Can I use 10 gauge wire off of a 20 amp breaker for outlets, lights or a window unit? I am wiring a barn and have a lot of 10/3 wire I would like use up.

  • 4
    I'll just comment that you are NOT going to be happy working with #10 in device boxes. Your sanity will be worth the cost of a roll of 12/2. Also, be careful with regard to box fill. You can go over the limit with #10 real fast. Apr 6, 2015 at 19:43
  • Person who works in solid-core wire detected. Come on over to the dark side, we have stranded! :) Dec 3, 2019 at 16:48

2 Answers 2


Yes, you can use 10 AWG copper conductors with a 20 ampere breaker. The smallest size conductors you could use with a 20 ampere breaker, are 12 AWG copper conductors. There's no problem using larger conductors, other than cost to you, and difficulties associated with working with thicker conductors.

  • 2
    There is a limit on the max gauge a receptacle/breaker can be connected to, which should be listed somewhere on it or in the sheet with it.
    – diceless
    Apr 6, 2015 at 15:37
  • 8
    Which can be addressed with a splice or wirenut to a pigtail of appropriate size, if the wire is too large for the breaker. 10Ga will be fine in most 20A breakers.
    – Ecnerwal
    Apr 6, 2015 at 16:06
  • Could you please explain why/how this (using 10 AWG on 20-A breaker) does not violate secs. 240.4(D)(5) and 240.4(D)(7) of the 2020 NEC? Such sections requires to use 12-gauge wires on 20-amp breakers and 10-gauge wires on 30-amp breakers. Is it because such section states the maximum OCPD size for a given wire gauge?
    – alejnavab
    Jan 18 at 20:15

10/3 cable is worth more than 3 times as much as 12/2 ($180 per 250ft vs $55). So I would consider selling or trading on Craigslist for 12/2 or conduit+THHN.

You're always allowed to upsize wires, although that doesn't mean terminating them will be easy. Breakers can always accept at least 1 upsize, because they accept aluminum wire (which itself requires 1 upsize).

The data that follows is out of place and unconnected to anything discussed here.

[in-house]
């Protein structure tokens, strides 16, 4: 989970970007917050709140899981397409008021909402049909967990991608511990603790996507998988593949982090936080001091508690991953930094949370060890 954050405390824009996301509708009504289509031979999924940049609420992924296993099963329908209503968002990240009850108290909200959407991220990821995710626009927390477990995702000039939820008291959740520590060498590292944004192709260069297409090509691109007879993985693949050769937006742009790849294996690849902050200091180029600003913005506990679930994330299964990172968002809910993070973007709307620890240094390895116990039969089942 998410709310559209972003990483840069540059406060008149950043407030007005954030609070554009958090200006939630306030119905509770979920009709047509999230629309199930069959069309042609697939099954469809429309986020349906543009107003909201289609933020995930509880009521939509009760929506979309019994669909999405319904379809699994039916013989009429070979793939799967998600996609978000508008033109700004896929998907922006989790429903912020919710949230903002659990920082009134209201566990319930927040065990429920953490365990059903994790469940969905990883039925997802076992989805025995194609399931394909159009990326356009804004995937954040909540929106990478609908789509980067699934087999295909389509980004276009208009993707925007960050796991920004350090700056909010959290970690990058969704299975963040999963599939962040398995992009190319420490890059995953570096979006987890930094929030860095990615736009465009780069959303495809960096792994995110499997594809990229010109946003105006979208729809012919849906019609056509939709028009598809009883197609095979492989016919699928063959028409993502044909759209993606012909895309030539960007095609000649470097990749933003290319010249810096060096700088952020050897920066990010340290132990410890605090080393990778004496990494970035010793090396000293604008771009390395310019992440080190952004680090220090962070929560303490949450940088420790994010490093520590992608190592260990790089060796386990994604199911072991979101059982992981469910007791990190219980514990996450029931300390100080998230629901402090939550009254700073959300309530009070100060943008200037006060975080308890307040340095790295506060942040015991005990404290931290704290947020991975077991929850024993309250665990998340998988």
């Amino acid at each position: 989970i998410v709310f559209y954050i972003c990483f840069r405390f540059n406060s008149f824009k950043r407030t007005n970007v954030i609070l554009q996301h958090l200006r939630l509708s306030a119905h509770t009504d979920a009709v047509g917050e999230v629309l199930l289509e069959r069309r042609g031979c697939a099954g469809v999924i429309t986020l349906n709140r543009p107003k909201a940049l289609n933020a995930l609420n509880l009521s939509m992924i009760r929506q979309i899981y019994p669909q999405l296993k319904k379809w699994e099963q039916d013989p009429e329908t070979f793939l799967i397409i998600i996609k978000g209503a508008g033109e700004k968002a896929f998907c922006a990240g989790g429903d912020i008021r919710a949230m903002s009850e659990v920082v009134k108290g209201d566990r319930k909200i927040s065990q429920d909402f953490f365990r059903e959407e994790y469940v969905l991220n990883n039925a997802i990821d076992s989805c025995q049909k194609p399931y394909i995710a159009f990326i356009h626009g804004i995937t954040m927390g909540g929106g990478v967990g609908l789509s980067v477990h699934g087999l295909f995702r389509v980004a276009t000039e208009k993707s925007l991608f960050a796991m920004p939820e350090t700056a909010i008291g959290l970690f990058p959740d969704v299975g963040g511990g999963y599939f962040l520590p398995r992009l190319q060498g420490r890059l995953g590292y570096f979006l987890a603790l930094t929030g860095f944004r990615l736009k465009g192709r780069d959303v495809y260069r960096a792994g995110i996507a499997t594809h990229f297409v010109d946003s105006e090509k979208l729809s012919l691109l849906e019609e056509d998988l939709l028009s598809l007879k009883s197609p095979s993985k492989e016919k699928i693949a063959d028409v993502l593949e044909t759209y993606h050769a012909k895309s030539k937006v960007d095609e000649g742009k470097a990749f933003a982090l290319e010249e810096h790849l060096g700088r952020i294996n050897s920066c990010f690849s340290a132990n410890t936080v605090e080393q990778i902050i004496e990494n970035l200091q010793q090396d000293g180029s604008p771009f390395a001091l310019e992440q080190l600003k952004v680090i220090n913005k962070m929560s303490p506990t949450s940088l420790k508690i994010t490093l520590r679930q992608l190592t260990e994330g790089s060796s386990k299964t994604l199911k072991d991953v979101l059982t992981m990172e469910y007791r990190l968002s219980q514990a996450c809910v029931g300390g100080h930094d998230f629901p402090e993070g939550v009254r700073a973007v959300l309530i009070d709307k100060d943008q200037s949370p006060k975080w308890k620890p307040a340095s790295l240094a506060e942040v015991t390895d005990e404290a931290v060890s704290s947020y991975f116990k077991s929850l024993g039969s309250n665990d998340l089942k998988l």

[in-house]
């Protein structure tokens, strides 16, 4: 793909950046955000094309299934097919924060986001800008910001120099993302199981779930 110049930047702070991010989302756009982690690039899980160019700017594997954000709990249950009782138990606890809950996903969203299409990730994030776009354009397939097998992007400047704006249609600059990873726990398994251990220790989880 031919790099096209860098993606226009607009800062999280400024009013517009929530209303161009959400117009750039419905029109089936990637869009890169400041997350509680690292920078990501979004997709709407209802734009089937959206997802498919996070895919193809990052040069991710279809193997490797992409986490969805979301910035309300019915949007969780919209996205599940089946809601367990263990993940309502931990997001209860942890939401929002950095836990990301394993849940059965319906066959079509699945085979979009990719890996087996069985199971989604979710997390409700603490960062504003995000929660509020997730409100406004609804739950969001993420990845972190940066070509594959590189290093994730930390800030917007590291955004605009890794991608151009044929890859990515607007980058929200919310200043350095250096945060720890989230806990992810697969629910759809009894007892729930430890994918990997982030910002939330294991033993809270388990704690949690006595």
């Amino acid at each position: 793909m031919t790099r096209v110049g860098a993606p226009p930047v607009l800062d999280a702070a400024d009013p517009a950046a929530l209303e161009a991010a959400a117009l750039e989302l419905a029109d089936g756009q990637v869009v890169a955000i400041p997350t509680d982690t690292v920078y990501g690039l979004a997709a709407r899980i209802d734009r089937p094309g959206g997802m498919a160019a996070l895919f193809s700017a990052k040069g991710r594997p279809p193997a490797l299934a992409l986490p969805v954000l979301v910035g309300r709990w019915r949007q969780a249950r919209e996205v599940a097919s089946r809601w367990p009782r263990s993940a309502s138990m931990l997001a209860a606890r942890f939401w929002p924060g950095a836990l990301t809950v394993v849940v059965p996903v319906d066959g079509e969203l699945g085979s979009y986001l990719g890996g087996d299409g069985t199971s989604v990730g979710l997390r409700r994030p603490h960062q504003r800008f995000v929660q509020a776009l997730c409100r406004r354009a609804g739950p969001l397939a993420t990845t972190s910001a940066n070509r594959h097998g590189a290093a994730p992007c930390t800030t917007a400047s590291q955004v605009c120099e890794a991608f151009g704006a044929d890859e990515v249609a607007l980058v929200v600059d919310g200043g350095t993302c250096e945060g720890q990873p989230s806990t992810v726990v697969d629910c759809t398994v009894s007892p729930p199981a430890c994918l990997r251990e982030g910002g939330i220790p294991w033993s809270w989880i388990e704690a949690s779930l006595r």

Most receps can handle #10 on the side screws, just check their instructions (you have to look on the web) or their labeling. Also try screw-and-clamp type receps, and if that fails, aluminum rated receps (CO-ALR) are a sure bet because a 20A circuit requires #10 aluminum.

I gather you want to ignore the red wire? Consider not doing that, and putting the red wire to good use as a multi-wire branch circuit. However, you do need GFCI in this decade, and GFCI is tricky with MWBCs. You can't share LINE and LOAD neutral on the same wire. It comes down to strategically chosen $17 GFCI receps, or a $80 240V GFCI breaker.

A great example is if you want to dedicate a circuit to a 120V saw and 120V dust collector. Putting them on the same circuit is usually a mistake. So punch them down to a 2-pole 20A breaker, then feed two 20A GFCI recepts, one off red, the other off black, splitting the neutral on the LINE side (you wouldn't use LOAD at all).

If you wanted to feed additional outlets off the LOAD terminals, you must do it with /2 cable only (or don't use the red at all). This cable must attach all its wires to LOAD, it cannot interact with LINE (which means it can't share neutral beyond the GFCI recep).

Lastly, keep in mind that when you're working with #10 solid wire, it's less like wire and more like bus-bar. Use LARGE junction boxes (4-11/16 square with a 1-gang mud ring is not excessive here) with lots of room for the wires to lay down.

  • Use 2 circuit wire, like */2/2, instead of doing a MWBC on a */3. Feb 20, 2022 at 2:21
  • Thank you for the trip down memory lane! Seeing these old wire prices lol... I agree, /2/2 is better than MWBC. Feb 20, 2022 at 18:49

Your Answer

By clicking “Post Your Answer”, you agree to our terms of service and acknowledge you have read our privacy policy.

Not the answer you're looking for? Browse other questions tagged or ask your own question.